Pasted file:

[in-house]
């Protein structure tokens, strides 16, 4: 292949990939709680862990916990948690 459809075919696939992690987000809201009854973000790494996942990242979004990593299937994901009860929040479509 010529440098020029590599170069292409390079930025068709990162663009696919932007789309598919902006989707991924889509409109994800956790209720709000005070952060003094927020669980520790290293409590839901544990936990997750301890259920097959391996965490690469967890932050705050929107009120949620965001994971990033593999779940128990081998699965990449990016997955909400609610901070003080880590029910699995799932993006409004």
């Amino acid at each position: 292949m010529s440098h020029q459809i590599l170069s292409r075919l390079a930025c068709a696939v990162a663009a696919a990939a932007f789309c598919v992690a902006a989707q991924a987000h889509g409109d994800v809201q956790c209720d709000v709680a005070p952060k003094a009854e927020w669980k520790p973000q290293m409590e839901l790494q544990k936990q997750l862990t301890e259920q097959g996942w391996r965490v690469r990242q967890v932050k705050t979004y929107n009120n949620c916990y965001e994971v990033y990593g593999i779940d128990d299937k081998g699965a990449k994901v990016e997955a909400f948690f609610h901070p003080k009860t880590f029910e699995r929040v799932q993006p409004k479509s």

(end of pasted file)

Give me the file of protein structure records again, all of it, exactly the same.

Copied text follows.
[in-house]
């Protein structure tokens, strides 16, 4: 292949990939709680862990916990948690 459809075919696939992690987000809201009854973000790494996942990242979004990593299937994901009860929040479509 010529440098020029590599170069292409390079930025068709990162663009696919932007789309598919902006989707991924889509409109994800956790209720709000005070952060003094927020669980520790290293409590839901544990936990997750301890259920097959391996965490690469967890932050705050929107009120949620965001994971990033593999779940128990081998699965990449990016997955909400609610901070003080880590029910699995799932993006409004």
């Amino acid at each position: 292949m010529s440098h020029q459809i590599l170069s292409r075919l390079a930025c068709a696939v990162a663009a696919a990939a932007f789309c598919v992690a902006a989707q991924a987000h889509g409109d994800v809201q956790c209720d709000v709680a005070p952060k003094a009854e927020w669980k520790p973000q290293m409590e839901l790494q544990k936990q997750l862990t301890e259920q097959g996942w391996r965490v690469r990242q967890v932050k705050t979004y929107n009120n949620c916990y965001e994971v990033y990593g593999i779940d128990d299937k081998g699965a990449k994901v990016e997955a909400f948690f609610h901070p003080k009860t880590f029910e699995r929040v799932q993006p409004k479509s």